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Does the Standard of Care in Georgia Require Pre-Procedure Antibiotics For Certain Dental Patients

As a recent dental article notes, antibiotics are frequently used in dental practice. To be sure, this is a broad statement and, as we all know, the devil is in the details. While the standard of care in dentistry certainly does not require the administration of antibiotics before and after every dental procedure, it does require this for certain patients who suffer from serious medical and dental conditions who are undergoing certain procedures. In other words, whether it is dental malpractice to not prescribe antibiotics when a dental procedure is performed is very fact-specific and is decided on a case-by-case basis.

The largest segment of dental patients that may require increased use of antibiotics is: immune compromised patients who have an active infection and/or who are undergoing an invasive dental procedure such as deep scaling, extraction, root canal, bone graft or placement of a dental implant. Strong consideration for prophylaxis antibiotics in these patients who are undergoing these procedures is required because, due to their compromised immune system, they are susceptible to infection and, once the infection is present, this could lead to serious infection and hospitalization.

According to the American Dental Association, prophylactic administration of antibiotics is not needed as much as previously thought. The following people should be screened more closely before dental procedures and may require pre-procedure antibiotics prior to have dental procedures performed such as extraction, deep scaling, and implants installed.

  • In patients with prosthetic joint implants, “In general, for patients with prosthetic joint implants, prophylactic antibiotics are not recommended prior to dental procedures to prevent prosthetic joint infection.”
  • For patients with a history of complications associated with their joint replacement surgery who are undergoing dental procedures that include gingival manipulation or mucosal incision, prophylactic antibiotics should only be considered after consultation with the patient and orthopedic surgeon; in cases where antibiotics are deemed necessary, it is most appropriate that the orthopedic surgeon recommend the appropriate antibiotic regimen and, when reasonable, write the prescription.
  • For infective endocarditis prophylaxis patients, pre-medication may be indicated for a smaller group of these patients than previous thought. This change was based on a review of scientific evidence, which showed that the risk of adverse reactions to antibiotics generally outweigh the benefits of prophylaxis for many patients who would have been considered eligible for prophylaxis in previous versions of the guidelines.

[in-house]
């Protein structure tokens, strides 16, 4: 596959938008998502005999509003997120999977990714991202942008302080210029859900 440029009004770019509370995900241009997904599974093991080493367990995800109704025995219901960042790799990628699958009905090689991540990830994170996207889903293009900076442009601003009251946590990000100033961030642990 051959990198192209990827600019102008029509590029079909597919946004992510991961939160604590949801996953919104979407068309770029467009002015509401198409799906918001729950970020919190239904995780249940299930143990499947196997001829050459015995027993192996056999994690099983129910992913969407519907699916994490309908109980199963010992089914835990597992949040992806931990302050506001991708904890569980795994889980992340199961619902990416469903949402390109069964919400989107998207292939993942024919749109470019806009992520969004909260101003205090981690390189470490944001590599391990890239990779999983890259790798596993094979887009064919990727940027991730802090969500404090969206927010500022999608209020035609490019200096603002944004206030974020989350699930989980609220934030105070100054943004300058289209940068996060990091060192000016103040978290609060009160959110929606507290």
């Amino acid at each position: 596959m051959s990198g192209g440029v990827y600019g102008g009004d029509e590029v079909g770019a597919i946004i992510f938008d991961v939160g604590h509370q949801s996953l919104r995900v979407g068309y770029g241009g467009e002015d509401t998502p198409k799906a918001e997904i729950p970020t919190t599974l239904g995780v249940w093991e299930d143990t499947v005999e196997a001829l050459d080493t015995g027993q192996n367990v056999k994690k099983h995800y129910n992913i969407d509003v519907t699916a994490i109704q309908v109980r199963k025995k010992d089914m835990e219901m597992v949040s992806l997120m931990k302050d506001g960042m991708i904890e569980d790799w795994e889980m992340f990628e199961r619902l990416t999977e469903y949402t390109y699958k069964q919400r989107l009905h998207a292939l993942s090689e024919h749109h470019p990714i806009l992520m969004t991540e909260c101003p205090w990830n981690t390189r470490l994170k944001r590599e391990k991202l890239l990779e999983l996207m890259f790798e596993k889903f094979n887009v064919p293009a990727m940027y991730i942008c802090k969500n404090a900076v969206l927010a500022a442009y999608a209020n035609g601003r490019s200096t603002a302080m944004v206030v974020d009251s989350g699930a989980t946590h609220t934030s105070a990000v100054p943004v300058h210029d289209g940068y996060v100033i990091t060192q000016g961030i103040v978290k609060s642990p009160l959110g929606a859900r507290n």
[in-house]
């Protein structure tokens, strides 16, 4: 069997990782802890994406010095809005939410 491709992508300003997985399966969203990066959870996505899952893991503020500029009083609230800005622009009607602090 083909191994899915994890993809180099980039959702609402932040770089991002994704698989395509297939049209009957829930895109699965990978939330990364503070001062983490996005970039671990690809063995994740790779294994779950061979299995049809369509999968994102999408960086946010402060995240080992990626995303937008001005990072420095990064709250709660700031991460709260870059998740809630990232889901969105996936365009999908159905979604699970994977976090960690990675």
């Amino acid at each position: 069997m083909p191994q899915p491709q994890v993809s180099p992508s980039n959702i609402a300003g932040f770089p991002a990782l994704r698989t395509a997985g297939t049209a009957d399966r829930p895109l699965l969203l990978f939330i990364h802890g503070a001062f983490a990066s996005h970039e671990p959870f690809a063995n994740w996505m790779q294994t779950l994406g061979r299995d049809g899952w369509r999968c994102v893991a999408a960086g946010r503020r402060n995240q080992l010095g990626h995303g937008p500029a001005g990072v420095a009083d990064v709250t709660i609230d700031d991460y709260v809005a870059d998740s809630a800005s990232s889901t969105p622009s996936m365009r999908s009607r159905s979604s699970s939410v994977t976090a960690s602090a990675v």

• Infective endocarditis prophylaxis for dental procedures should be recommended only for patients with underlying cardiac conditions associated with the highest risk of adverse outcome from infective endocarditis. For patients with these underlying cardiac conditions, prophylaxis is recommended for all dental procedures that involve manipulation of gingival tissue or the periapical region of teeth or perforation of the oral mucosa.

As I stated earlier, every case is different and the facts of each case will determine who to prescribe and not prescribe antibiotics to before or after a dental procedure.

Attorney Robert J. Fleming has been handling personal injury cases, dental malpractice and medical malpractice lawsuits for individuals and families who have been harmed, injured or died as a result of the carelessness or negligence of another for more than 20 years in and around Atlanta, Georgia and its surrounding areas, including Alpharetta, Austell, Avondale Estates, Chamblee, College Park, Conyers, Duluth, Decatur, Doraville, Hapeville, Johns Creek, Jonesboro, Lawrenceville, Norcross, Peachtree City, Riverdale, Roswell, Sandy Springs, Stone Mountain, and Smyrna. If you have been seriously injured and would like quality legal representation, contact Robert J. Fleming directly on (404) 525-5150 or contact us online.

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